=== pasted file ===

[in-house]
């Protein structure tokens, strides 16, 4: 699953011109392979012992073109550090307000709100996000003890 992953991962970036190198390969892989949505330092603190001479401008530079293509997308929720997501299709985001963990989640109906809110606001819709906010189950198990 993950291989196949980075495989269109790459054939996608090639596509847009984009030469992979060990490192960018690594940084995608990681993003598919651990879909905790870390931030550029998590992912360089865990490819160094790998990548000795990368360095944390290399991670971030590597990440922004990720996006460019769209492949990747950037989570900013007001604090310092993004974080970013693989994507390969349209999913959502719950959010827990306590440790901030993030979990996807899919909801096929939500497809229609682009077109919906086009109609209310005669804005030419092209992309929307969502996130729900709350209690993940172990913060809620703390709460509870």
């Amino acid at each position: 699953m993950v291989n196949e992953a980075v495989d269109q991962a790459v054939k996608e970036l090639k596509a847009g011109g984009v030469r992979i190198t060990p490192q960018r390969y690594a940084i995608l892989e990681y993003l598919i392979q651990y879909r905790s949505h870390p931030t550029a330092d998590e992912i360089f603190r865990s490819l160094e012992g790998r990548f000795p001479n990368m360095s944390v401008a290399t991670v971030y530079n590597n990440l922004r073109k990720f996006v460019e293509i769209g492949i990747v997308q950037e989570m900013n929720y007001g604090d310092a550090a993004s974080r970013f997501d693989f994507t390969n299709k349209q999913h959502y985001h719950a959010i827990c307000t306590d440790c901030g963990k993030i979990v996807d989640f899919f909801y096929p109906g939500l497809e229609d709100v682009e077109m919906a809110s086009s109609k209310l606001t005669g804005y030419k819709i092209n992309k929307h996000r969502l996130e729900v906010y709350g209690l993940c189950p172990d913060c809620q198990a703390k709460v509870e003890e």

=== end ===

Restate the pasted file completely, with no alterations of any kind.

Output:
[in-house]
């Protein structure tokens, strides 16, 4: 699953011109392979012992073109550090307000709100996000003890 992953991962970036190198390969892989949505330092603190001479401008530079293509997308929720997501299709985001963990989640109906809110606001819709906010189950198990 993950291989196949980075495989269109790459054939996608090639596509847009984009030469992979060990490192960018690594940084995608990681993003598919651990879909905790870390931030550029998590992912360089865990490819160094790998990548000795990368360095944390290399991670971030590597990440922004990720996006460019769209492949990747950037989570900013007001604090310092993004974080970013693989994507390969349209999913959502719950959010827990306590440790901030993030979990996807899919909801096929939500497809229609682009077109919906086009109609209310005669804005030419092209992309929307969502996130729900709350209690993940172990913060809620703390709460509870």
């Amino acid at each position: 699953m993950v291989n196949e992953a980075v495989d269109q991962a790459v054939k996608e970036l090639k596509a847009g011109g984009v030469r992979i190198t060990p490192q960018r390969y690594a940084i995608l892989e990681y993003l598919i392979q651990y879909r905790s949505h870390p931030t550029a330092d998590e992912i360089f603190r865990s490819l160094e012992g790998r990548f000795p001479n990368m360095s944390v401008a290399t991670v971030y530079n590597n990440l922004r073109k990720f996006v460019e293509i769209g492949i990747v997308q950037e989570m900013n929720y007001g604090d310092a550090a993004s974080r970013f997501d693989f994507t390969n299709k349209q999913h959502y985001h719950a959010i827990c307000t306590d440790c901030g963990k993030i979990v996807d989640f899919f909801y096929p109906g939500l497809e229609d709100v682009e077109m919906a809110s086009s109609k209310l606001t005669g804005y030419k819709i092209n992309k929307h996000r969502l996130e729900v906010y709350g209690l993940c189950p172990d913060c809620q198990a703390k709460v509870e003890e």